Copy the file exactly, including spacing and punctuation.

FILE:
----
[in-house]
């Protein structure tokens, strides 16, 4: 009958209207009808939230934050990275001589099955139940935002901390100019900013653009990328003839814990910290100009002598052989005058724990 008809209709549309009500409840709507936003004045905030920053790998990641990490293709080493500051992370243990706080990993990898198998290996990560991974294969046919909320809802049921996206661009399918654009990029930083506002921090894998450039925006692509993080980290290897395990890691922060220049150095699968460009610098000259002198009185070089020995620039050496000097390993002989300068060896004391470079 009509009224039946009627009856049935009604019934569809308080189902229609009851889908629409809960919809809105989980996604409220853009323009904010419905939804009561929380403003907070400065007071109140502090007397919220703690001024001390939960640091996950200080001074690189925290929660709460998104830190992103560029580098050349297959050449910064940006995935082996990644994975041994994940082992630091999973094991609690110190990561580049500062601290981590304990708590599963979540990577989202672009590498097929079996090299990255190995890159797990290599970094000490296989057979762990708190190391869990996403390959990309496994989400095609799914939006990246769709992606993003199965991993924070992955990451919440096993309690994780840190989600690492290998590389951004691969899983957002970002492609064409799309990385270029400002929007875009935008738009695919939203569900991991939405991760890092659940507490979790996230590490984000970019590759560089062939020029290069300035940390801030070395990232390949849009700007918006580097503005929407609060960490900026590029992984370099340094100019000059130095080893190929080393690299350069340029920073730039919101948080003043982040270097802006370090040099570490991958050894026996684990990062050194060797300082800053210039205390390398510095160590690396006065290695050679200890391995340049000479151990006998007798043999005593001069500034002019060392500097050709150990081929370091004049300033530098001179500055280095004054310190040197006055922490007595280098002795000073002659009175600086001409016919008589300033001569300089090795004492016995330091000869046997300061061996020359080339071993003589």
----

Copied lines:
[in-house]
């Protein structure tokens, strides 16, 4: 009958209207009808939230934050990275001589099955139940935002901390100019900013653009990328003839814990910290100009002598052989005058724990 008809209709549309009500409840709507936003004045905030920053790998990641990490293709080493500051992370243990706080990993990898198998290996990560991974294969046919909320809802049921996206661009399918654009990029930083506002921090894998450039925006692509993080980290290897395990890691922060220049150095699968460009610098000259002198009185070089020995620039050496000097390993002989300068060896004391470079 009509009224039946009627009856049935009604019934569809308080189902229609009851889908629409809960919809809105989980996604409220853009323009904010419905939804009561929380403003907070400065007071109140502090007397919220703690001024001390939960640091996950200080001074690189925290929660709460998104830190992103560029580098050349297959050449910064940006995935082996990644994975041994994940082992630091999973094991609690110190990561580049500062601290981590304990708590599963979540990577989202672009590498097929079996090299990255190995890159797990290599970094000490296989057979762990708190190391869990996403390959990309496994989400095609799914939006990246769709992606993003199965991993924070992955990451919440096993309690994780840190989600690492290998590389951004691969899983957002970002492609064409799309990385270029400002929007875009935008738009695919939203569900991991939405991760890092659940507490979790996230590490984000970019590759560089062939020029290069300035940390801030070395990232390949849009700007918006580097503005929407609060960490900026590029992984370099340094100019000059130095080893190929080393690299350069340029920073730039919101948080003043982040270097802006370090040099570490991958050894026996684990990062050194060797300082800053210039205390390398510095160590690396006065290695050679200890391995340049000479151990006998007798043999005593001069500034002019060392500097050709150990081929370091004049300033530098001179500055280095004054310190040197006055922490007595280098002795000073002659009175600086001409016919008589300033001569300089090795004492016995330091000869046997300061061996020359080339071993003589």